The Southern Poverty Law Center issued an apology on Monday to a UK-based think tank that it previously described as “anti-Muslim extremists.” The Quilliam Foundation will also receive a $3.375-million settlement from the center.
Offering its “sincerest apology,” the SPLC said in a statement that it was sorry to the Quilliam Foundation and its founder Maajid Nawaz for including them in its publication ‘A Journalist’s Manual: Field Guide to Anti-Muslim Extremists.’
The center said that it was their “opinion at the time that the Field Guide was published that their inclusion was warranted.”
“But after getting a deeper understanding of their views and after hearing from others for whom we have great respect, we realize that we were simply wrong to have included Mr Nawaz and Quilliam in the Field Guide in the first place,” the statement added.
Set up by former Islamist Maajid Nawaz in 2008, Quilliam looks to counter extremist ideology, particularly Islamism. It also ostensibly aims to advise government policy on the matter, advocating nuanced policies on Muslims living in Britain and empowering moderate Muslims, while countering far-right narratives.
Set up in 1971, the Southern Poverty Law Center is a non-profit legal advocacy group based in the United States. In the late 1970s, it backed cases seeking compensation for those who suffered violence at the hands of the Ku Klux Klan. It also keeps lists on hate groups and extremist groups believed to attack and malign minorities.
In April, Nawaz threatened to sue the SPLC after finding himself and his group on the list, which also included Hoover Institution fellow Ayaan Hirsi Ali, a Somalia-born critic of radical Islam and genital-mutilation victim.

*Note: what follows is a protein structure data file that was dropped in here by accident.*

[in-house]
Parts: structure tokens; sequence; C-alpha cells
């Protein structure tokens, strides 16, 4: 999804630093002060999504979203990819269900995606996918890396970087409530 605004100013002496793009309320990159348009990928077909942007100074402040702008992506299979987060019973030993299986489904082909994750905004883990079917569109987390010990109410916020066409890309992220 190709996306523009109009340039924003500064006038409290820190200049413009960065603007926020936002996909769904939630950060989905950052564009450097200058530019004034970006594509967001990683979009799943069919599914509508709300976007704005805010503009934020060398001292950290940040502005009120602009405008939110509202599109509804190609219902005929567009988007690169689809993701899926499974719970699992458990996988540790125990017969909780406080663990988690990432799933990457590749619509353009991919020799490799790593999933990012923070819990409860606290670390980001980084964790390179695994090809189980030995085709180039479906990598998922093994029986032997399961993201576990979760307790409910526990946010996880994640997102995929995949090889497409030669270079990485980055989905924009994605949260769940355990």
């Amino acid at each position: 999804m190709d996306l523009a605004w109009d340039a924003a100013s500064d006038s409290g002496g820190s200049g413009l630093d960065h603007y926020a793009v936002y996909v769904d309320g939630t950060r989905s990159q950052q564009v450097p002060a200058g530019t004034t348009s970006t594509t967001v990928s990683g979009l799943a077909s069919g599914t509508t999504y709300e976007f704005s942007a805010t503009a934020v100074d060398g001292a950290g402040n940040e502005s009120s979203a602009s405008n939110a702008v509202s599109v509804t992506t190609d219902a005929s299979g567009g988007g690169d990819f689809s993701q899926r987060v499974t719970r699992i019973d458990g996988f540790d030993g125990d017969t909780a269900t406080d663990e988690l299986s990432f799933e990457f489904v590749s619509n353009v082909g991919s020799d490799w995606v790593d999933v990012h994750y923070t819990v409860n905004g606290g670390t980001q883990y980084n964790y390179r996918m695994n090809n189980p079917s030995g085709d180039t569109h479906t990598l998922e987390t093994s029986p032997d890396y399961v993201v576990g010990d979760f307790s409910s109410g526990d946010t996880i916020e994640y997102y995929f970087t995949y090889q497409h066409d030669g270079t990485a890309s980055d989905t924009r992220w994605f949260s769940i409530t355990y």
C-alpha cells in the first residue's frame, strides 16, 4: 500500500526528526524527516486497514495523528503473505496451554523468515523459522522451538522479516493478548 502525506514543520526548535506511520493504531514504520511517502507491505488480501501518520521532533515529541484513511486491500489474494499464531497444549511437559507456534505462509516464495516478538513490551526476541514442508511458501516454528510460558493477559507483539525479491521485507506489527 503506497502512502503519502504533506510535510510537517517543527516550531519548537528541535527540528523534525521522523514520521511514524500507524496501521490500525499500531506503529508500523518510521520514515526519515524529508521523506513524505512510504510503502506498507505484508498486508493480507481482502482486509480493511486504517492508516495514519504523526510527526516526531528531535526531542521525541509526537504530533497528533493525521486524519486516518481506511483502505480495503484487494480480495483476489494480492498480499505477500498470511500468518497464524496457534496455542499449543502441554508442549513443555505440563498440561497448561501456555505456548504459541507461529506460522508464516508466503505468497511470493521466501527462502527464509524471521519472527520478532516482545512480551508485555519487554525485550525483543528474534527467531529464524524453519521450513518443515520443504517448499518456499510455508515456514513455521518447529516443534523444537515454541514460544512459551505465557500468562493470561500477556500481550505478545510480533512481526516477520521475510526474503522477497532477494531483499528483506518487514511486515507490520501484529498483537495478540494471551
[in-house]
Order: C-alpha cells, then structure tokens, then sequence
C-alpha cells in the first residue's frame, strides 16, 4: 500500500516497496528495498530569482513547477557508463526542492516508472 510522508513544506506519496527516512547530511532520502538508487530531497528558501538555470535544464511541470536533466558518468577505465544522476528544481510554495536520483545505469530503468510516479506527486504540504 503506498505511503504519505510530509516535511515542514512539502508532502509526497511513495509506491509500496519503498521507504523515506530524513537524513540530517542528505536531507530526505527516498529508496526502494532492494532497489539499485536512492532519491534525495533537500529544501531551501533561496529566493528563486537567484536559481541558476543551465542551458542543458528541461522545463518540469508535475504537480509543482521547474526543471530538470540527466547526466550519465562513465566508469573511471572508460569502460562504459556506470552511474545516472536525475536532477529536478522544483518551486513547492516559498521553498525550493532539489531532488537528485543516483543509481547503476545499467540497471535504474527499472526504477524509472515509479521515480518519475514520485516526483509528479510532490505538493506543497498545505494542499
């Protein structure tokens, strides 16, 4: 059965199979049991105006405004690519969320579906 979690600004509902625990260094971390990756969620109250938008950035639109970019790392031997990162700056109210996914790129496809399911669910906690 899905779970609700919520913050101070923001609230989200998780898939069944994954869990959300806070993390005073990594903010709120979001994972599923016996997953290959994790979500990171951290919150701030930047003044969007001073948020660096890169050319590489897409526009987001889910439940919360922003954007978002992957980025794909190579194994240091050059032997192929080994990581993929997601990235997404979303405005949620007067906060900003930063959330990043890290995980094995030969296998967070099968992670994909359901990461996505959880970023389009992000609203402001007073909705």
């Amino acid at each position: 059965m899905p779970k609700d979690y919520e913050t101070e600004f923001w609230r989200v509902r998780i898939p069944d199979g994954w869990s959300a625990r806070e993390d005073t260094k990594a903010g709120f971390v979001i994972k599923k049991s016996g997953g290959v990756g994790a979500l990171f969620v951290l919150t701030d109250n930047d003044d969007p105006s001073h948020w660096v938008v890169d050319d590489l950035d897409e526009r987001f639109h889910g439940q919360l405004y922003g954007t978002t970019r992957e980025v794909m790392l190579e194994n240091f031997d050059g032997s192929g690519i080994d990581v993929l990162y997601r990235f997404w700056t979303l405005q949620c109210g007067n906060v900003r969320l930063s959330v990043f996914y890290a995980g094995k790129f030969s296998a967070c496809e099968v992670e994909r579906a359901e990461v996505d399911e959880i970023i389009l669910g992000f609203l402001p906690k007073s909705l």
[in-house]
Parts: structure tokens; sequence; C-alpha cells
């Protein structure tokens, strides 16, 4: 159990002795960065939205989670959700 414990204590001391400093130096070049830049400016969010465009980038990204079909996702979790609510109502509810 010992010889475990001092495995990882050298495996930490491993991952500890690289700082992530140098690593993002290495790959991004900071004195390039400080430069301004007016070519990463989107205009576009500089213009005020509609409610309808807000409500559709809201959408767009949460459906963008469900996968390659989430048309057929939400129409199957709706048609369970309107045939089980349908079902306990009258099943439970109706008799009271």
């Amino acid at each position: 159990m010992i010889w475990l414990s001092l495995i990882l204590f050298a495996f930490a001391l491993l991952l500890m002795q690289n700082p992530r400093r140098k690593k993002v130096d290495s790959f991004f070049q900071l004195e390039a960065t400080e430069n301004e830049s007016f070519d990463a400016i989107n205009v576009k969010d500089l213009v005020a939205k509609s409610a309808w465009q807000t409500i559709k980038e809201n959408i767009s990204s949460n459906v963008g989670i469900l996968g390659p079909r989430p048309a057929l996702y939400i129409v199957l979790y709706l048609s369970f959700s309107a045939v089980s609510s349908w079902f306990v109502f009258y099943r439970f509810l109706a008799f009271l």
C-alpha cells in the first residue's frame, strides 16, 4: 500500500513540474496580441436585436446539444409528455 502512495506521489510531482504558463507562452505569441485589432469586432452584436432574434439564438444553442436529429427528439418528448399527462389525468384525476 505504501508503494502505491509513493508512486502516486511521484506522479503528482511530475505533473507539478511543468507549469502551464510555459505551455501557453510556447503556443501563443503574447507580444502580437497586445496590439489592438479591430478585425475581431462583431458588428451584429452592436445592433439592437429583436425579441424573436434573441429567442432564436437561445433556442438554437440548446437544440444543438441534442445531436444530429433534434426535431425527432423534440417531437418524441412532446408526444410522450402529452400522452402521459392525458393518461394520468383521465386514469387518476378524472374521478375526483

Speaking in a video apology, SPLC President Richard Cohen praised the work that Nawaz and Quilliam have done to fight against radicalization and Islamophobia. “Since we published the Field Guide, we have taken the time to do more research and have consulted with human rights advocates we respect.
“We’ve found that Mr Nawaz and Quilliam have made valuable and important contributions to public discourse, including by promoting pluralism and condemning both anti-Muslim bigotry and Islamist extremism,” Cohen said.
The SPLC have also agreed to pay $3.375 million in compensation to Quilliam, which the anti-extremism group said it would use to help fight both anti-Muslim bigotry and Islamist extremism.
Commenting on the result, Nawaz said: “With the help of everyone who contributed to our litigation fund, we were able to fight back against the regressive Left and show them that moderate Muslims will not be silenced.
“We will continue to combat extremists by defying Muslim stereotypes, calling out fundamentalism in our own communities, and speaking out against anti-Muslim hate.”
Prior to the SPLC case, Nawaz had previously been given a “terrorism” designation in a confidential Thomson Reuters databank, citing his past with radical Islamist group Hizb ut-Tahrir.
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